Recursion

Notes

Recursion is a programming concept whereby a function invokes itself.

Recursion is typically used to solve problems that are decomposable into subproblems that are just like the original problem, but a step closer to being solved.

Here’s a recursive function called foo.

What happens when this function is called?

foo will print a string and call itself, which will print another string and call itself again, which will print another string and call itself yet again... and on and on infinitely.

However, every time a function is called, some space is set aside in the stack called a frame and every function call results in a new frame being created. So, if foo calls itself infinitely, we’ll eventually run out of stack memory and try to access memory that doesn’t belong to us, in which case our program will fail with a segmentation fault.

To avoid this situation, we need to make sure there’s always a way to break out of recursive calls -- we’ll call this the base case. When the base condition is met, the function should return without making a recursive call. Let’s make sure we have a base case in the next example :)

For our next example, let’s think about the factorial operation. The factorial operation is a perfect candidate for recursion because it is a problem that can easily be broken up into similar smaller problems!

5! = 5 * 4 * 3 * 2 * 1

So if we want to calculate the factorial of 5, we can think of it as multiplying 5 by the factorial of 4:

5! = 5 * 4!

Similarly, to calculate the factorial of 4, we multiply 4 by the factorial of 3:

4! = 4 * 3!

And so on...

Let’s implement a factorial function in C!

This recursive function calculates the factorial of its integer argument, and unlike the last function we saw, this one has a base case!

Think through what happens when you pass this function an argument of 3:

  • factorial(3) returns 3 * factorial(2)
  • factorial(2) returns 2 * factorial(1)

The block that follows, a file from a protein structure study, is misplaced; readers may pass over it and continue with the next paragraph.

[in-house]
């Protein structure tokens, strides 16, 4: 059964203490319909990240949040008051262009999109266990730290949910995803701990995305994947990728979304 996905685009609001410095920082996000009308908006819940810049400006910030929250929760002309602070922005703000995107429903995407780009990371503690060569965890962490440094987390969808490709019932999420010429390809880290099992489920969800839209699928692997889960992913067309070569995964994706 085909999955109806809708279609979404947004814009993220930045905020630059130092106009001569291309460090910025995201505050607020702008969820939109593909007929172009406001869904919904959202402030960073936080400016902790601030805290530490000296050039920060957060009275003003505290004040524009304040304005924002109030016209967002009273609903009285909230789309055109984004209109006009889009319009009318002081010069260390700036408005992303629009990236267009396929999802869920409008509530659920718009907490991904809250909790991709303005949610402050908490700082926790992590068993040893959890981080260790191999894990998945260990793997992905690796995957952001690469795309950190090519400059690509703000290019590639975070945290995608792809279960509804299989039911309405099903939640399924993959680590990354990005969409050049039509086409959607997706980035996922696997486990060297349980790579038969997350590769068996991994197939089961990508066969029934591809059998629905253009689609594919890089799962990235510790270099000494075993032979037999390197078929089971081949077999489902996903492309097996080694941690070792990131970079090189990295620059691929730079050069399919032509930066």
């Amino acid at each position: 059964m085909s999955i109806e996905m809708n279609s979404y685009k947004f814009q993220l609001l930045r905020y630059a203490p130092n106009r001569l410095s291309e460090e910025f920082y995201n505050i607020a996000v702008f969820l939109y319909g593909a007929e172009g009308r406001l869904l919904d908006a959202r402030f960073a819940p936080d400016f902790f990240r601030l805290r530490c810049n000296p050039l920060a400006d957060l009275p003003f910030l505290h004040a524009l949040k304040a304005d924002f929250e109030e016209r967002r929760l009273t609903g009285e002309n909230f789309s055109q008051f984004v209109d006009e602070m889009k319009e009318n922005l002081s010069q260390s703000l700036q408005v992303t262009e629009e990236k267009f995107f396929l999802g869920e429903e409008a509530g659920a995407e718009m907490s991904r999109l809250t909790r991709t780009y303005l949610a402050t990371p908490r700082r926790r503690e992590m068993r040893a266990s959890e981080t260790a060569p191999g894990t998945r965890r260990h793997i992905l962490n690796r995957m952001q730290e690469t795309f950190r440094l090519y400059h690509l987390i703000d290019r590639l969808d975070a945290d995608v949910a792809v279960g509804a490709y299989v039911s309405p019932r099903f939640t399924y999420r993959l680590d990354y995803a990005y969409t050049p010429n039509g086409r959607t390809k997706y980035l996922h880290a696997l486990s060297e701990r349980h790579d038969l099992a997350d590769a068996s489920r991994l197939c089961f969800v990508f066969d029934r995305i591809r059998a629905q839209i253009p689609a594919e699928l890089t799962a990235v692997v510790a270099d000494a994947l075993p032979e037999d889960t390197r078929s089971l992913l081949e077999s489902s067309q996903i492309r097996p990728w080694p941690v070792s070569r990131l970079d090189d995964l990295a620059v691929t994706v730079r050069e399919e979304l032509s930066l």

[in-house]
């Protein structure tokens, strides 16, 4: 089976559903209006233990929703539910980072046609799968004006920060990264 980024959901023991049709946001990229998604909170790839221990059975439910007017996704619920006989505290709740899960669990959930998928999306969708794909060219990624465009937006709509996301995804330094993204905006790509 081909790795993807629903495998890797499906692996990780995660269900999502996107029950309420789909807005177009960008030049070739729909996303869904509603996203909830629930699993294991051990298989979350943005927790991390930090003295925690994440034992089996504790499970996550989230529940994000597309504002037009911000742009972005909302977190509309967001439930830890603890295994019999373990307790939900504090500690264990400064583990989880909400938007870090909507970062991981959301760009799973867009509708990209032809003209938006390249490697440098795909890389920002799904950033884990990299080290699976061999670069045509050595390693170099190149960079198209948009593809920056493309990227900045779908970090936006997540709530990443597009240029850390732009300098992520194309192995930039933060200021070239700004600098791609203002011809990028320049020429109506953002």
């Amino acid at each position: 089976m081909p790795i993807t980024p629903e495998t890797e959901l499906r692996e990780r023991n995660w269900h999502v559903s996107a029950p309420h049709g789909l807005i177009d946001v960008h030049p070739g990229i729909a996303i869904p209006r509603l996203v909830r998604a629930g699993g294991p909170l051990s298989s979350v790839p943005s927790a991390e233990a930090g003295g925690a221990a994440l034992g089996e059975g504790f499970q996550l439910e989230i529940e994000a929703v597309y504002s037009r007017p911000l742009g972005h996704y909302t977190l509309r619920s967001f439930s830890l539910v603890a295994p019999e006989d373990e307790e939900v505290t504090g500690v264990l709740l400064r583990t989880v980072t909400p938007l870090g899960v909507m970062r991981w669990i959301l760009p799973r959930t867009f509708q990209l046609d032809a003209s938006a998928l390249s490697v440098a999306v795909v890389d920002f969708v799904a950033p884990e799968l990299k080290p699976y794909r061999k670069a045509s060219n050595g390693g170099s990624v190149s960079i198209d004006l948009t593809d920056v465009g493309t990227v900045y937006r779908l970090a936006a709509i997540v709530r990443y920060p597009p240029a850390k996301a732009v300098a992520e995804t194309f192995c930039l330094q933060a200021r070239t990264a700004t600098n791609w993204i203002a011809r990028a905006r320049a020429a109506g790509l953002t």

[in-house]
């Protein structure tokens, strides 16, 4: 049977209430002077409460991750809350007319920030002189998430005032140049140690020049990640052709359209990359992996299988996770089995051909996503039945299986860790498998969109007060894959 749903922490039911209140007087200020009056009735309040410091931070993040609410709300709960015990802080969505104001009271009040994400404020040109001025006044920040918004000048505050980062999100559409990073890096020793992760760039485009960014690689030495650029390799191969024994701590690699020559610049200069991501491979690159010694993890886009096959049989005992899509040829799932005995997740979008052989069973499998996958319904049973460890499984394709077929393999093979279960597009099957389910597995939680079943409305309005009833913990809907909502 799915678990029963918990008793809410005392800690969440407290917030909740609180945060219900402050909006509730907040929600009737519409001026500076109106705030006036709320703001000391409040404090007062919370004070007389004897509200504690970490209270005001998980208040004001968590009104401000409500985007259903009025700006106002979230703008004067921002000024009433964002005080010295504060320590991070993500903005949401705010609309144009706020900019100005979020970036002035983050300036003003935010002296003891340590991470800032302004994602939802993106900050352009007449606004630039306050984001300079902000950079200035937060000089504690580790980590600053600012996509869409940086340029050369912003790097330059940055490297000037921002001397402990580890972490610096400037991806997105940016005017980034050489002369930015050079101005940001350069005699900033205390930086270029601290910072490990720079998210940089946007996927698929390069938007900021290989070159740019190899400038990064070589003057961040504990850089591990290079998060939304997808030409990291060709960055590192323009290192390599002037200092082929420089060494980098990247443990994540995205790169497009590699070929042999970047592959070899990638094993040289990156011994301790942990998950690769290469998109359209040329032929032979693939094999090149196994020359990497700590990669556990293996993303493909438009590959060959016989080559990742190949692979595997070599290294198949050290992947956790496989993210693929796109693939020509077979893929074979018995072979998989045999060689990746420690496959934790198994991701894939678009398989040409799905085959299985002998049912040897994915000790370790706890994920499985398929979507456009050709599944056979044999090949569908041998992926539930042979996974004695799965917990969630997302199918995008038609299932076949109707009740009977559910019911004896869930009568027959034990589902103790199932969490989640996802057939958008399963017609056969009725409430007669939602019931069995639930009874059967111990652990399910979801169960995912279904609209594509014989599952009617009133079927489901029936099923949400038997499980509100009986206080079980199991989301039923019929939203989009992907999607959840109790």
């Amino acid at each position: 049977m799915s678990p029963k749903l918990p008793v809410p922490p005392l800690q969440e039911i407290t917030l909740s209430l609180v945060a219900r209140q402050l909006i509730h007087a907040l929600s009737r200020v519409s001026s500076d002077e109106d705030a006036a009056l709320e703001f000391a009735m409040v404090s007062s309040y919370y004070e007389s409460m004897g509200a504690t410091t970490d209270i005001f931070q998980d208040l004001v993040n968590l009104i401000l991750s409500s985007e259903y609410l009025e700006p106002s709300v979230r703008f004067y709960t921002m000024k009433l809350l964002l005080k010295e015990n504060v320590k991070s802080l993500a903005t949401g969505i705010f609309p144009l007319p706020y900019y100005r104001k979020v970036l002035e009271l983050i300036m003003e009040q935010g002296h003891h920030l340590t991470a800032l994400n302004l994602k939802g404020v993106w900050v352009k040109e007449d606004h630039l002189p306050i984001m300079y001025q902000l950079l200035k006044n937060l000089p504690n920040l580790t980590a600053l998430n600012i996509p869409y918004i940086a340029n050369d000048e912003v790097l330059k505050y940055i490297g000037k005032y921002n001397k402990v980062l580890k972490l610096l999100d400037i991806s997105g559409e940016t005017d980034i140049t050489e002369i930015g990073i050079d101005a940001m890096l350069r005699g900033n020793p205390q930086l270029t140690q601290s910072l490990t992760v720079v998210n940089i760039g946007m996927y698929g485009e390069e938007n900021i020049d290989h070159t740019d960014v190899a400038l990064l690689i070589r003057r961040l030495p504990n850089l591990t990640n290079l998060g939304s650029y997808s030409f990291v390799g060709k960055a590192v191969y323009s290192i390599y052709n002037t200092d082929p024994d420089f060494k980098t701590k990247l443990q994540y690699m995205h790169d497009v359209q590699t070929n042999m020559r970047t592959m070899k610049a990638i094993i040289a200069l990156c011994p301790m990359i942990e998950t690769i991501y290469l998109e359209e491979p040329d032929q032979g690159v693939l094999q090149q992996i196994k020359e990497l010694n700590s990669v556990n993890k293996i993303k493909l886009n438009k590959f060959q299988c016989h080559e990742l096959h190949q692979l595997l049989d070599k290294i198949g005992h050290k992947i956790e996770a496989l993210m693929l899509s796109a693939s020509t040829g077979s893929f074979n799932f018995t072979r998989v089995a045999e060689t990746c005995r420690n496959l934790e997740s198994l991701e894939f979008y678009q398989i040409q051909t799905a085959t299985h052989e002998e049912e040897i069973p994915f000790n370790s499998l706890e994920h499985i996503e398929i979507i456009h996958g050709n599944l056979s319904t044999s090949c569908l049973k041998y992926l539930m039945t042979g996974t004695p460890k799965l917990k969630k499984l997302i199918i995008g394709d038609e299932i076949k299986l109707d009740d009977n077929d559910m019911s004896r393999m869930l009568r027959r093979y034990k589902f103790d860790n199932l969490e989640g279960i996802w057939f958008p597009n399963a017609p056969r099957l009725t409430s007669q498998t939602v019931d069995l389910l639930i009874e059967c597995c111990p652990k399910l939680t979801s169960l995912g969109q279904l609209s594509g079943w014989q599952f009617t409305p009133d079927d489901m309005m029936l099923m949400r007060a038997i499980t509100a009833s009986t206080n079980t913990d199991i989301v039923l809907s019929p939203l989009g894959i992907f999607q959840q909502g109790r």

• factorial(1) is the base case and returns 1

Once the base case is reached, all of the factorial() calls will return in succession to give us an answer of 6.

Let’s see what’s going on in the stack as this recursive function executes!

Let’s zoom in on the stack as this function executes:

  • main() calls factorial(3)

Every function call results in a new frame being created. These frames are arranged on top of each other in the stack, with the frame for the most recently called function (the active frame) at the top.

  • main() calls factorial(3)
  • factorial(3) calls factorial(2)

factorial(2) is now the active frame.

  • main() calls factorial(3)
  • factorial(3) calls factorial(2)
  • factorial(2) calls factorial(1)

factorial(1) is now the active frame.

  • main() calls factorial(3)
  • factorial(3) calls factorial(2)
  • factorial(2) calls factorial(1)
  • factorial(1) returns 1 to factorial(2)

factorial(1) returns 1 to factorial(2). Its frame is destroyed, and the one for the function below (in this case factorial(2)) becomes active again.

  • main() calls factorial(3)
  • factorial(3) calls factorial(2)
  • factorial(2) calls factorial(1)
  • factorial(1) returns 1 to factorial(2)
  • factorial(2) multiplies 1 * 2 and returns 2 to factorial(3)

factorial(2) returns 2 to factorial(2). Its frame is destroyed, and the one for the function below (in this case factorial(3)) becomes active again.

  • main() calls factorial(3)
  • factorial(3) calls factorial(2)
  • factorial(2) calls factorial(1)
  • factorial(1) returns 1 to factorial(2)
  • factorial(2) multiplies 1 * 2 and returns 2 to factorial(3)
  • factorial(3) multiplies 2 * 3 and returns 6 to main()

factorial(3) returns 6 to main(). Its frame is destroyed, and the one for the function below (in this case main()) becomes active again.

Nice! Our function calculated the correct answer!

3! = 3 * 2 * 1 = 6

Slides ( / )

study50 slide
study50 slide
study50 slide
study50 slide
study50 slide
study50 slide
study50 slide
study50 slide
study50 slide
study50 slide
study50 slide

Sigma

Prerequisites:

Write a recursive function called sigma with a prototype of

int sigma (int n);

that adds the numbers 1 through n and returns the sum.

jharvard@run.cs50.net (~): ./a.out
Enter a positive integer: 5
15

Try out some pseudocode here!
#include <cs50.h>
#include <stdio.h>

int sigma(int n)
{
    // TODO
}

int main(int argc, char* argv[])
{
    // ask user for a positive integer
    int n;
    do
    {
        printf("Enter a positive integer: ");
        n = GetInt();
    }
    while (n < 1);
    
    // report answer
    printf("%i\n", sigma(n));
}

Binary Search

Prerequisites:

Write a recursive binary search function called search with a prototype of

bool search(int n, int array[], int lower, int upper);

that returns true if n is found in array and false otherwise.

jharvard@run.cs50.net (~): ./a.out
> 4
YES

Try out some pseudocode here!
#include <cs50.h>
#include <stdio.h>

#define SIZE 8

bool search(int n, int array[], int lower, int upper)
{   
    // TODO
}

int main(void)
{
    int numbers[SIZE] = { 4, 8, 15, 16, 23, 42, 50, 108 };
    printf("> ");
    int n = GetInt();
    if (search(n, numbers, 0, SIZE - 1))
    {
        printf("YES\n");
    }
    else 
    {
        printf("NO\n");
    }
}

Videos

study50 video thumbnail

Monday, Week 4

An introduction to recursion